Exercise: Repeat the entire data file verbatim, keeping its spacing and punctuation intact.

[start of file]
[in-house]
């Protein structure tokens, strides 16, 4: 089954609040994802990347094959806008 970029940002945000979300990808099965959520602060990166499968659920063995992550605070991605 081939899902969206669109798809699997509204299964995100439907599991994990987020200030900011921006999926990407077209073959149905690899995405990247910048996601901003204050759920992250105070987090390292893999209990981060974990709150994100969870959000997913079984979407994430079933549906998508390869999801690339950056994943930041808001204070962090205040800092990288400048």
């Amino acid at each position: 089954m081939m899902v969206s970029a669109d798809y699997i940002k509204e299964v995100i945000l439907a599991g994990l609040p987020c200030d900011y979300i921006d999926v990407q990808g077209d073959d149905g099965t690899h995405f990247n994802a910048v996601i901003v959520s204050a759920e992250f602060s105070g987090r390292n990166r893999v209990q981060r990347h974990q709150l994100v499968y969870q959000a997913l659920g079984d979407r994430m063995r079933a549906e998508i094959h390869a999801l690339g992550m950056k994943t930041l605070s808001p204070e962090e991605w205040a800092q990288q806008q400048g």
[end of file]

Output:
[in-house]
């Protein structure tokens, strides 16, 4: 089954609040994802990347094959806008 970029940002945000979300990808099965959520602060990166499968659920063995992550605070991605 081939899902969206669109798809699997509204299964995100439907599991994990987020200030900011921006999926990407077209073959149905690899995405990247910048996601901003204050759920992250105070987090390292893999209990981060974990709150994100969870959000997913079984979407994430079933549906998508390869999801690339950056994943930041808001204070962090205040800092990288400048």
């Amino acid at each position: 089954m081939m899902v969206s970029a669109d798809y699997i940002k509204e299964v995100i945000l439907a599991g994990l609040p987020c200030d900011y979300i921006d999926v990407q990808g077209d073959d149905g099965t690899h995405f990247n994802a910048v996601i901003v959520s204050a759920e992250f602060s105070g987090r390292n990166r893999v209990q981060r990347h974990q709150l994100v499968y969870q959000a997913l659920g079984d979407r994430m063995r079933a549906e998508i094959h390869a999801l690339g992550m950056k994943t930041l605070s808001p204070e962090e991605w205040a800092q990288q806008q400048g």